I should probably be clear from the start that I haven’t played Limbo – which has come up a lot in discussions about Albert & Otto (and obviously for good reason). As a result, you won’t find much commentary here about that connection.
Albert & Otto starts off with the titular character, Albert, setting out to search for his sister, Anna, who has disappeared (or, more accurately, been taken). Luckily, Anna has left behind a few things on the way. The first is a cryptic set of drawings – some of these are just hints as to where she’s gone, while others are hints about traps or enemies ahead. The second is her stuffed rabbit, Otto, which Albert must pick up to receive some special powers, and take with him to solve future puzzles. Otto must be protected – if he’s dropped into a chasm or hit by something while placed somewhere, it counts as a death.
Along the way, there are a number of obstacles. From falling rocks to seemingly impassible fields of spikes, the player will have to keep all of their abilities in mind and figure out how to best use their surroundings to forge ahead safely. On occasion, Anna’s drawings will give valuable clues. You’ll also find yourself doing…. a lot of questionable things with sheep.
To start on a high note, Albert & Otto is stylistically stunning. The entire game is on a monochromatic grayscale, with the occasional pop of red for an accent. The result is a visually interesting, clean game that easily pulls your attention when it needs to. The black and white visuals help to create a surreal environment where nothing looks safe or friendly, but they’re also polished enough that (for the most part) everything is easily visible and comprehensible.
I was especially in love with subdued, subtle tutorials included – there’s no dialogue to push through, and no voices. Instead, when there’s a new move to learn, the player will come across a red sign (reminiscent of a classic propaganda poster, even) that tells them what to press.
I played the PS4 version and was mostly happy with the controls. For the most part, everything moved smoothly and easily, and the game had no lag whatsoever. The one control set I could have done without is aiming to shoot – holding the joystick in one place leaves a wildly wavering line of aim that’s difficult to get still. Most of the time that’s not a big deal, but when you need to hit something small it can be a little bit of a pain.
Albert & Otto has a fairly small set of move options, and also very few enemies. For the most part, the player doesn’t need to actively attack things (the primary exception here is a series of birds that will try to carry Albert away). Instead, it’s about dodging and figuring out alternative methods – dropping objects, electrifying sheep, etc. Players will spend most of their time figuring out the puzzle of how to move forward.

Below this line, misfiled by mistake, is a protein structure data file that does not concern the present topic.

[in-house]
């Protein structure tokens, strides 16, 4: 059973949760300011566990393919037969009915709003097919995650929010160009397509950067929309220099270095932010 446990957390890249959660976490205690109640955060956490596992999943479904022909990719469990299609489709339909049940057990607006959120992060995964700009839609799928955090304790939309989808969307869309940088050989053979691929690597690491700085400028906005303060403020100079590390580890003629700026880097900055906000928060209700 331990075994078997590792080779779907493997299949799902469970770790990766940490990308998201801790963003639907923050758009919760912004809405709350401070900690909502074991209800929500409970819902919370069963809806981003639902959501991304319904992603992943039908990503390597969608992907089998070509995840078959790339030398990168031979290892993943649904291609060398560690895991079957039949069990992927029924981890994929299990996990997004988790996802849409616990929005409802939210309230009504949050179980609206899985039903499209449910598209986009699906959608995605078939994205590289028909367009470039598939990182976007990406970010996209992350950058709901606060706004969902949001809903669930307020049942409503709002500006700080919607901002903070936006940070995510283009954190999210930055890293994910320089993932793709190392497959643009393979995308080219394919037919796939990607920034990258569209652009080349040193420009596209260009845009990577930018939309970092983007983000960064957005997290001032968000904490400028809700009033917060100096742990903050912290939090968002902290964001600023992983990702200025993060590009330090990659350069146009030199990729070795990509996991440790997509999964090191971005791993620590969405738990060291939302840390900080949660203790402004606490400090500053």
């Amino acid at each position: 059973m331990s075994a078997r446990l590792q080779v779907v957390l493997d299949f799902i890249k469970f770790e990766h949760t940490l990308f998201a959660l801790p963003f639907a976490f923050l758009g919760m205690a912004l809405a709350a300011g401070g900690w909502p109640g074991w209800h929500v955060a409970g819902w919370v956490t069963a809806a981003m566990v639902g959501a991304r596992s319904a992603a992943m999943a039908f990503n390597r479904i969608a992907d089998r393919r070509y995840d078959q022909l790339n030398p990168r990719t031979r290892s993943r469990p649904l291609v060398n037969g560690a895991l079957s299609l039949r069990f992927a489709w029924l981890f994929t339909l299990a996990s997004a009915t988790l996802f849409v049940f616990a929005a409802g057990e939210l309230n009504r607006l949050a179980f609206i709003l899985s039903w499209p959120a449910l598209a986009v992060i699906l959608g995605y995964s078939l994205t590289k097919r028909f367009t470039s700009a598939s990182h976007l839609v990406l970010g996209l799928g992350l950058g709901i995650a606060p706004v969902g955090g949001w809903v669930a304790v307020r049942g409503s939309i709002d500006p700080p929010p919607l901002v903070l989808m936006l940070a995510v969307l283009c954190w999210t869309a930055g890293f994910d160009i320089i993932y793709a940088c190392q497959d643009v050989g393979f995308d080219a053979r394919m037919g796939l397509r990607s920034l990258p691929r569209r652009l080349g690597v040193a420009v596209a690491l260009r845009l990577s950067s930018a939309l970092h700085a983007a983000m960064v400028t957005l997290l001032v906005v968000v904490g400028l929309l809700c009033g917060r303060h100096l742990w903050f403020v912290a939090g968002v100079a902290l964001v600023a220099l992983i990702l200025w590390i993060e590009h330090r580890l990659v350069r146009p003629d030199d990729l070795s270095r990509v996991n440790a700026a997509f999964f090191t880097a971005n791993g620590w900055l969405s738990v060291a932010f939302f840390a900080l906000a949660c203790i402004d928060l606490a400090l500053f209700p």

Not only does this make for a bit of a slow trudge, but the trade-off is that it’s rather… unforgiving. One hit will kill you, and some of the puzzles require so much accuracy. There will be 3 switches you have to jump to in quick succession to keep a boulder from killing you, dropping Otto on the way. Or a point where it’s necessary to drop Otto through a tunnel, drop off the edge to grab him, and quickly double-jump in just the right spot to avoid dying. Every stage has numerous maneuvers that are in no way impossible, but require perfect timing – the type of perfection I expect to develop in a second or third runthrough of a game, moreso than the first. Fortunately, the game saves at checkpoints periodically, so you’re able to try as many times as need-be without losing too much progress, and the puzzles are usually straightforward enough to figure out. However, that didn’t lessen the frustration of being set back due to one botched double-jump into nothingness.
The other thing that I’m not sure how to feel about is the story. I’m a sucker for a bit of a mystery, especially with just a little touch of creepy and dark. But the story in Albert & Otto feels like such an afterthought to everything else. I was never really compelled by the mystery of what happened to Anna – which is odd, considering that it could easily be a compelling story. The focus of the game is almost completely on the gameplay, with only an occasional reminder that we’re on a larger adventure with a bigger mystery to it. That seems to be a strategic move, inspiring the player to come to their own conclusions – and I honestly think there are a lot of people out there who enjoy this approach. For me, it felt like a piece was missing. However, this is also the first episode in what is planned to be a 4-episode set, meaning there’s more to come, hopefully.
Players will definitely need to be up for a bit of a challenge with this one, but I will admit it’s lovely to look at and that I enjoyed figuring out the interactivity of the world. I think gamers looking for platformer with some challenge to it, and who like something just a little different might find Albert & Otto enjoyable. For me, I’m not sure when I’ll pick it back up again, but it was an enjoyable world to visit for the night.
Albert & Otto is already available on Steam, but releases XBoxOne on January 10th and PS4 on January 16th.
Albert & Otto: The Adventure Begins
- Visually beautiful
- Interactive world
- Challenging boss fights
- A small set of smooth controls that handle well
- Variety of puzzles and ways to use powers/objects
- Requires a high level of perfection just to pass regular obstacles
- Room for more story
- Short length